When the Time Comes: Stories from the end of life
When the Time Comes: Stories from the end of life
by Maree TicehurstThursday, September 30, 2021
Dr Magnolia Cardona & Nurse Ebony Lewis’s book – When the Time Comes: Stories from the end of life – published by Hammersmith Health Books, is a collection of rich and incredibly honest true short stories told by those who are suffering from irreversible and terminal conditions. It offers powerful insights into the parallel experiences of the caregivers of people who are approaching the end of their life and health practitioners who have spent their career’s dedicated to treating, managing, and caring for their dying patients and supporting their families through the process.
The contributors have generously and openly shared their own lived experiences and perspectives of death and dying and have given us an honest snapshot into both the struggles, the journey and acceptance of death and dying. As the title suggests “when the times comes” is a call for preparedness on the inevitable. However, in our society, this is something we tend to shy away from discussing with our loved ones and doctors. As Zen Buddhist teacher, civil rights activist and author Joan Halifax says “… Death happens. It is just death, and how we meet it is up to us”. This rings particularly true for this wonderful, deeply raw and at times vulnerable and tear-jerking collection of short stories. The authors are able to convey an indisputable message that the way we die is something that we can in fact have control over and prepare for, just as one prepares for birth and other life milestones.
The 22 true short stories narrated from diverse cultural, age groups, and health system perspectives deliver a thought provoking and honest message to all of us, that a good death is possible, and if we can, we should prepare for our death in advance.
There is the added underlining theme in several of the chapters that for many, they did not know that death was nearing or they did not know what their loved one would want in terms of care and treatment when the ‘time came’. Importantly, what we may want for ourselves may differ to what our loved ones may want at the end of life.
Strategies such as having an advance care directive (living will), talking with our friends, family and health care team on what we determine acceptable treatment and care when we are nearing the end, emerge loud and clear. Importantly, while discussions around death and dying can be difficult and highly emotive for some, it transpires that they are not only rewarding, but a gift for others and something that we should all be doing to transform our death-avoiding society into one that embraces supportive and palliative care.
Throughout the book, after each story there are reflection questions, to prompt readers to reflect on the underlying themes of each story and what they may want for themselves when their time comes. A list of additional websites and readings at the end of the book for those wanting further information is a bonus. After 40 years working in nursing homes and witnessing deaths on site and repeat transfers to hospital near the end of life, I welcomed the news that this book is now out there to familiarise the public with what can be done to ensure our elders die with dignity and on their own terms if the natural end is in sight.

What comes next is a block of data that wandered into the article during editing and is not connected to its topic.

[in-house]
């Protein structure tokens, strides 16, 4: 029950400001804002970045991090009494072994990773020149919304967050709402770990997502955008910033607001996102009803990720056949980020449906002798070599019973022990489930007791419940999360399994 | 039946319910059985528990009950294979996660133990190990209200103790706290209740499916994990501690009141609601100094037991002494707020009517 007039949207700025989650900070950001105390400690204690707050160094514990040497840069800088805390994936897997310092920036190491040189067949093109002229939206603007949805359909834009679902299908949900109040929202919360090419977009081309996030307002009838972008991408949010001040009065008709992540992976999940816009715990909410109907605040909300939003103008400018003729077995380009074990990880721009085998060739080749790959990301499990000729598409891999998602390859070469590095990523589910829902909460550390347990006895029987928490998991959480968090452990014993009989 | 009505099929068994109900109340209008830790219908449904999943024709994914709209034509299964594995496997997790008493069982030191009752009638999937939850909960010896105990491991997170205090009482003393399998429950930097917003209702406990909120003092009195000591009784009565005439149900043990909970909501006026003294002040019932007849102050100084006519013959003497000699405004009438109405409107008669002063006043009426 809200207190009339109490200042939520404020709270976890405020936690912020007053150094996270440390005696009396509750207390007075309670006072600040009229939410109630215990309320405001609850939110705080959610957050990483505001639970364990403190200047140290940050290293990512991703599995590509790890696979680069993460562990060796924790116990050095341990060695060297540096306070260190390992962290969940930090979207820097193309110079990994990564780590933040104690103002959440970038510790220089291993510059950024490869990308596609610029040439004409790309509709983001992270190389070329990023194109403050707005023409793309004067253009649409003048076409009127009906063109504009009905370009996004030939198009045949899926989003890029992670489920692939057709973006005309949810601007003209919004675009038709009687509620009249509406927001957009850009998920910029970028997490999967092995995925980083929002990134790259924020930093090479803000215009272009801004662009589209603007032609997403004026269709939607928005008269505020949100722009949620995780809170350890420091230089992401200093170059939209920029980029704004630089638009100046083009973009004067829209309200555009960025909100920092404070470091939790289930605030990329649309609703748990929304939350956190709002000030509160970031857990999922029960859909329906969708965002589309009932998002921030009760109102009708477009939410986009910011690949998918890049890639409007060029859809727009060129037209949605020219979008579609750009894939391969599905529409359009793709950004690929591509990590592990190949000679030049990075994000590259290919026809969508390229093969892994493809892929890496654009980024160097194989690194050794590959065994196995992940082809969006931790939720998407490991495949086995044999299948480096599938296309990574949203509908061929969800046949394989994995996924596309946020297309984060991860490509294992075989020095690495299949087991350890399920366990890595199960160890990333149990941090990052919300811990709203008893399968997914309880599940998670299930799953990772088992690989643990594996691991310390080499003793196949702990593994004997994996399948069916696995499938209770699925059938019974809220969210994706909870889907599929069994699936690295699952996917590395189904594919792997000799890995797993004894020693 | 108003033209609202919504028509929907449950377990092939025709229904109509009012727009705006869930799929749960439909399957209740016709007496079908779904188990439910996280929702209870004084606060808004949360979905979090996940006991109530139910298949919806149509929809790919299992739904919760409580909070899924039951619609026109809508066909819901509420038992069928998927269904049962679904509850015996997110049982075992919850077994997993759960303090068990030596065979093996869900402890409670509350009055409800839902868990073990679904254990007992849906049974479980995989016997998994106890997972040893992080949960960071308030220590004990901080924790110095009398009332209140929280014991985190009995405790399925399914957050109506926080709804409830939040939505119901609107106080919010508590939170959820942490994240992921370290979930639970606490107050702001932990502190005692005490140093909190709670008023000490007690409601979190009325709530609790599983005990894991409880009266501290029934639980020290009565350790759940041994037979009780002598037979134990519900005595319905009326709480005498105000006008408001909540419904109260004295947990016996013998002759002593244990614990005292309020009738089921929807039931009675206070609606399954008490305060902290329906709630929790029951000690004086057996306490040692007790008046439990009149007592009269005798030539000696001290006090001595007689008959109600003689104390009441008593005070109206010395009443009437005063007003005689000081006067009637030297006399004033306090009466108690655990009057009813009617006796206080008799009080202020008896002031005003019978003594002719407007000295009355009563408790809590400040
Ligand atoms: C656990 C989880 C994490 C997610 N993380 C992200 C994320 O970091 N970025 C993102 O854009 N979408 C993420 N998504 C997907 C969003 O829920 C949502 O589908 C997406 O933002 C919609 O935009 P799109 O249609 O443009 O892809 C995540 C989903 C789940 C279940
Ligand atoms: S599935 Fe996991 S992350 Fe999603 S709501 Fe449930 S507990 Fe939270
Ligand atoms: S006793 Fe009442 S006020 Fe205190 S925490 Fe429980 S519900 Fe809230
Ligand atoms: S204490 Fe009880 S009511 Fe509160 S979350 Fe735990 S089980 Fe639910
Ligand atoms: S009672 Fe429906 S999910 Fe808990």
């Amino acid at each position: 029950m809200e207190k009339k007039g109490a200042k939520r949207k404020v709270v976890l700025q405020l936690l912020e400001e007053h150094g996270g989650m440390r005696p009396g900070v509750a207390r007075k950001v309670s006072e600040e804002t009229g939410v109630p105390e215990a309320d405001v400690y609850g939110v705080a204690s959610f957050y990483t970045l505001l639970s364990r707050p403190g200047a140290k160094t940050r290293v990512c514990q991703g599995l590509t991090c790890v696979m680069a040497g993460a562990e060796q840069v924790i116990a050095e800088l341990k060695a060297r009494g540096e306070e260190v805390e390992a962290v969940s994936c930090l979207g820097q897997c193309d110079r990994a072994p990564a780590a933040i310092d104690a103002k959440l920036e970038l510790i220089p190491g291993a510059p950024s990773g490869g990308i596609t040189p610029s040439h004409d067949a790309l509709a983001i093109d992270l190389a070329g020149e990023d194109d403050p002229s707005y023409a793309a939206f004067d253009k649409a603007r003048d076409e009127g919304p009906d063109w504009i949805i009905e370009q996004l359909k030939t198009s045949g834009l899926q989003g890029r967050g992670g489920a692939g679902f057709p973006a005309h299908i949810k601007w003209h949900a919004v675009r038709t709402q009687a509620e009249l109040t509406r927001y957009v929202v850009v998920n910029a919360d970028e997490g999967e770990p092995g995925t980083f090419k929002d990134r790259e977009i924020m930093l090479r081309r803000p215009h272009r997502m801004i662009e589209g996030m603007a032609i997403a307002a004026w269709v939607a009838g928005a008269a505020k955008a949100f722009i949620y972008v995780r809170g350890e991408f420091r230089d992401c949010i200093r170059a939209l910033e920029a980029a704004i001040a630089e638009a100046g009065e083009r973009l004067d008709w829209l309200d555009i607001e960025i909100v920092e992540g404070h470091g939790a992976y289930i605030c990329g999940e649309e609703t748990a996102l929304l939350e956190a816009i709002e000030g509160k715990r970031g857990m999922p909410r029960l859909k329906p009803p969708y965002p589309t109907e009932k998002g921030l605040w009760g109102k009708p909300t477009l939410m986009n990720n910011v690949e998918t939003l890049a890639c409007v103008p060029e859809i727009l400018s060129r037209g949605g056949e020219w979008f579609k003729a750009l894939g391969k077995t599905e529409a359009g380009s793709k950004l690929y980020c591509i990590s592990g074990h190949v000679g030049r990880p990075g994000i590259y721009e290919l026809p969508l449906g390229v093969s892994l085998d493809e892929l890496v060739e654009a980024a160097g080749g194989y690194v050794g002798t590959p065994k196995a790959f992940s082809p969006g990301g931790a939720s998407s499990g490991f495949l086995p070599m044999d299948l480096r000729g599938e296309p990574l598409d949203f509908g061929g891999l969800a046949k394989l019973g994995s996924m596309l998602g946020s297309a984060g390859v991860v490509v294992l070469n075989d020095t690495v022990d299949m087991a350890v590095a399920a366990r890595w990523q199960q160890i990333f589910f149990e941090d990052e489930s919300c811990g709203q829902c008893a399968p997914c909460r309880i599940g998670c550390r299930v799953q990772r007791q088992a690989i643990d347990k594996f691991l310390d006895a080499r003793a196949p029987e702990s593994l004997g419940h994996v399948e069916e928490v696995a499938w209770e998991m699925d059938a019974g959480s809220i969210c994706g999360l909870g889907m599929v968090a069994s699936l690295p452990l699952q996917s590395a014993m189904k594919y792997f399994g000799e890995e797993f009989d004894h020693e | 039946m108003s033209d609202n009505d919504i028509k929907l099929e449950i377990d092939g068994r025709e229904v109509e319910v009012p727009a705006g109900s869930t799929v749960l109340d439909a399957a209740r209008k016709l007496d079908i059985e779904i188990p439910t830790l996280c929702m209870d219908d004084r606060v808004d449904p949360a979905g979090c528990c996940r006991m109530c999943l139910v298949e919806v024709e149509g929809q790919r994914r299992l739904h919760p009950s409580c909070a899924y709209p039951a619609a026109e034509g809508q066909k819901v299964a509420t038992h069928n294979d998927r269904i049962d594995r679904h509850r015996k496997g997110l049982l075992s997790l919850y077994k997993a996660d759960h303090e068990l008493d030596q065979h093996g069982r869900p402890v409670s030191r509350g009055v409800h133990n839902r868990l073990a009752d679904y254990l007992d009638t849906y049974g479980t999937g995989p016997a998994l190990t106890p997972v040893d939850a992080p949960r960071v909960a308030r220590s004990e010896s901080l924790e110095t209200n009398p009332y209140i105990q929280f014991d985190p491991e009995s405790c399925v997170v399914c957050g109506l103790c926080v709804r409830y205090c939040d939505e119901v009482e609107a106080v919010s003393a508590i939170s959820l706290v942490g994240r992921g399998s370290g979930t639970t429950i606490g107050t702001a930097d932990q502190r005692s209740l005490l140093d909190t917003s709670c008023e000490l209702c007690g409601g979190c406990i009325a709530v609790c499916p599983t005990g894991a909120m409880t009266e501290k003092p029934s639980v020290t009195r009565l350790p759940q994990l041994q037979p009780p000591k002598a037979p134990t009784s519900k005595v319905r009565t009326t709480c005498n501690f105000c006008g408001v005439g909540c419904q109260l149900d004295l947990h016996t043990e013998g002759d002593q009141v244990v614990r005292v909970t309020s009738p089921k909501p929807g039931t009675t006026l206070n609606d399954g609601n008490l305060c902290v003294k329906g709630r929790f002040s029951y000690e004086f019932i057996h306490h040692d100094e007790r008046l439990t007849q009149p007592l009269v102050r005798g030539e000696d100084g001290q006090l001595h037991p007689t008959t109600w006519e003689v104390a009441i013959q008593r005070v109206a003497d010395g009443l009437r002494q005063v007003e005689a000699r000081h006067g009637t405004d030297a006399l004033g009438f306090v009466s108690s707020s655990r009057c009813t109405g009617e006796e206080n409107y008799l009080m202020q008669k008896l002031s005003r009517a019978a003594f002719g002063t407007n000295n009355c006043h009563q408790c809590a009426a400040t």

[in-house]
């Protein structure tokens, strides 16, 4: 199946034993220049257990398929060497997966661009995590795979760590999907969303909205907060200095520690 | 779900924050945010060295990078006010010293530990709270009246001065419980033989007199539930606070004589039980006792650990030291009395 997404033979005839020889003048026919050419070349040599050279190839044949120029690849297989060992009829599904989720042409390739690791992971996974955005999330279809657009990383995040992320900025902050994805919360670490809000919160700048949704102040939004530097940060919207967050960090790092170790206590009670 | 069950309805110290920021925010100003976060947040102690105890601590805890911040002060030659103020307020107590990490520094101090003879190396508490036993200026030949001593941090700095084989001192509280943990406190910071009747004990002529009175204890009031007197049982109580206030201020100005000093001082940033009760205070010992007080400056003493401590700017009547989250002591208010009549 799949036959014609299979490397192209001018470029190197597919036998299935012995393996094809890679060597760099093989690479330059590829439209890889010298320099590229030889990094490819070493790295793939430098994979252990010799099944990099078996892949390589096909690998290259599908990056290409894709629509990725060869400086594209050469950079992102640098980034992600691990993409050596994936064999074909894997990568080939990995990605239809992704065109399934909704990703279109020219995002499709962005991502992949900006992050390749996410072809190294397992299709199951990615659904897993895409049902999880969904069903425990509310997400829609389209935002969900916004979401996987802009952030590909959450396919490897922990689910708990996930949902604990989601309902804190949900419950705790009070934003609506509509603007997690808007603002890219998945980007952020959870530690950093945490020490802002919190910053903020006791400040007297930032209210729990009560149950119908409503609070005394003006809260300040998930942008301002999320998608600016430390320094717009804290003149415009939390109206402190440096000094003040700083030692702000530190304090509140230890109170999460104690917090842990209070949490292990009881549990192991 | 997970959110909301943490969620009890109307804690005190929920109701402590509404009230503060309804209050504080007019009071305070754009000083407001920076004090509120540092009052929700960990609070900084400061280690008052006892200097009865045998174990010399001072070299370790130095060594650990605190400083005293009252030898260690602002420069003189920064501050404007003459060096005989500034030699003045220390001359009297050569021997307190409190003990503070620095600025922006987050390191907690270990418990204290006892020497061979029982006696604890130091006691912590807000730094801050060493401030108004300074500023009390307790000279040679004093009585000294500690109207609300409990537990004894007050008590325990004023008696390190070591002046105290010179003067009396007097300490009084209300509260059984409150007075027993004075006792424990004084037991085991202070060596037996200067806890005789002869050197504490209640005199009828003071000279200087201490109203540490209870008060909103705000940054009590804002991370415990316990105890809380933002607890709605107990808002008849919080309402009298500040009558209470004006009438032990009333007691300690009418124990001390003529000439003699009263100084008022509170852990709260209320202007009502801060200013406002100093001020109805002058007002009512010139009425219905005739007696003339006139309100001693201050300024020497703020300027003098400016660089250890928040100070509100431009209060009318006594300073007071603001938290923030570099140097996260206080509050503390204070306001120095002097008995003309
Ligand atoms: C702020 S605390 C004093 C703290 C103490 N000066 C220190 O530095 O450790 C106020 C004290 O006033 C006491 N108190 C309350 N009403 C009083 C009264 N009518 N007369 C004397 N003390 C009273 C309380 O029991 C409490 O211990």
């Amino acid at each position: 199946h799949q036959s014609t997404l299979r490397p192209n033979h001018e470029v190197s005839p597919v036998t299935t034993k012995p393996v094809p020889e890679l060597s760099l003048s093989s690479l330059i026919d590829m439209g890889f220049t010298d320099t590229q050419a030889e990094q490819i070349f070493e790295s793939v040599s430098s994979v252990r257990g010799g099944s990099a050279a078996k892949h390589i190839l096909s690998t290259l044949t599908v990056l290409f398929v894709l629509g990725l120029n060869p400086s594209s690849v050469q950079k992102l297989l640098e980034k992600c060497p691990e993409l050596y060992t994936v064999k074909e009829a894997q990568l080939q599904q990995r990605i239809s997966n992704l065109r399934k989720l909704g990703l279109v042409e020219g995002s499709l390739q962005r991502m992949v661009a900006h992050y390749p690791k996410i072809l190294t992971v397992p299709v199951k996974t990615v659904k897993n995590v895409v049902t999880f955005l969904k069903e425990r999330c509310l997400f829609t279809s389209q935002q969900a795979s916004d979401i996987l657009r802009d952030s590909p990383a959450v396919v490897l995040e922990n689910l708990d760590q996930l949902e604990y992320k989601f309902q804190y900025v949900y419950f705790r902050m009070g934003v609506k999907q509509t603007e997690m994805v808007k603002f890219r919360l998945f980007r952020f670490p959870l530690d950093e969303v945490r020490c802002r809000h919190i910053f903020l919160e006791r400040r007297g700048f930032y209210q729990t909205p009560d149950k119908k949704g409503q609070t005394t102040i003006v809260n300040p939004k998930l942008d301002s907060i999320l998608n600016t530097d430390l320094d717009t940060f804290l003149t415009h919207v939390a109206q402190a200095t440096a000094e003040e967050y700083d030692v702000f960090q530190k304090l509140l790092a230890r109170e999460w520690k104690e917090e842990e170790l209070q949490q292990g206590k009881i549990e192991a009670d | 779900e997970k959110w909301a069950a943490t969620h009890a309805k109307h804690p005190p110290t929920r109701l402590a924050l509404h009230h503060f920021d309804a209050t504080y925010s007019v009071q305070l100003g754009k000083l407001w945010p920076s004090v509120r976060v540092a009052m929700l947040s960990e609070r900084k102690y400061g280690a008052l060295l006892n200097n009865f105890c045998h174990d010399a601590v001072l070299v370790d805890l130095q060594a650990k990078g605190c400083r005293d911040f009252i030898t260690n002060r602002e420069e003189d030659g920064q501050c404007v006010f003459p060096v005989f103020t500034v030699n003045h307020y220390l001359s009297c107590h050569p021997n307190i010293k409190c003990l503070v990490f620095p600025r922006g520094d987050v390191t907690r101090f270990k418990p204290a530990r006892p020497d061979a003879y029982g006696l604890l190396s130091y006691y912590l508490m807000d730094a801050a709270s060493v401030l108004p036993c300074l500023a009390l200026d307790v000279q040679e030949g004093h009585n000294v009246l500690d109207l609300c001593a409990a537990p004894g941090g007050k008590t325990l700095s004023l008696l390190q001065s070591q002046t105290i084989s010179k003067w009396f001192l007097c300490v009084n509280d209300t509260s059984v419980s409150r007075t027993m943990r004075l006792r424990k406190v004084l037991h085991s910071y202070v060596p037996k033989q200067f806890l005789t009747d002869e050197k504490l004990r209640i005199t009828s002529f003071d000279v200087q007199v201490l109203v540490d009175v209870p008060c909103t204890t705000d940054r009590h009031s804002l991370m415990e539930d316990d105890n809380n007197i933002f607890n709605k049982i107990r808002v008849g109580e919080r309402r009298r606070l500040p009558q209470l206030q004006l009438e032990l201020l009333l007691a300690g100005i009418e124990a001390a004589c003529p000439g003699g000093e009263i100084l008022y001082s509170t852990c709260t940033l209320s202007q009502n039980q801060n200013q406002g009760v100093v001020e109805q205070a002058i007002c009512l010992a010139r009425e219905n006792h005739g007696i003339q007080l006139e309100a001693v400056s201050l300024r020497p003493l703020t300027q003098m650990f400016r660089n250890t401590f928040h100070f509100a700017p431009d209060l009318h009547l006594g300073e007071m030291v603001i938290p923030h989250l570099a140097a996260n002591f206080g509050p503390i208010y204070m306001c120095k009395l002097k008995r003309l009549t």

The novelty of this book rests in that it is one of the few resources for the public where practical advice comes across implicitly without a textbook flavour or format, but with all the enticing short lessons and contradictory emotions relevant to such a journey. I particularly enjoyed the fact that each story was unrelated to the other, so readers can go through the table of contents and choose to read the chapters in any order, picking first the chapter titles that resonate with their situation. But it is highly recommendable to read the introduction and preface, as they both set the context for why it is a good idea for all sectors of society to read the book. I would recommend to just read one chapter at a time, and encourage you to share your learnings with others to start critical end-of-life conversations. Having these conversations will help enhance your ability to normalise these end-of-life conversations.
If you are a teacher or a senior clinician, you could recommend this book to your students, because it reveals those perspectives that we don’t often have time to explore in our busy practice, and it enlightens young trainees about eliciting older people’s values and preferences before it’s too late, while they still have mental capacity.
This book is a must read for health professionals. It will hopefully arm our future health professionals with the knowledge and skills when they will inevitably be caring for those nearing the end of life.
The book’s authors, Doctor Cardona and Nurse Lewis, are experienced clinicians and highly recognised palliative care researchers. They have a passion for improving the end-of-life care experience for older adults, their caregivers and clinicians, and ultimately to see the prevention of unnecessary suffering and over medicalisation of treatments for older people approaching a natural death.
A book review by Maree Ticehurst, Registered Nurse Aged Care, NSW Australia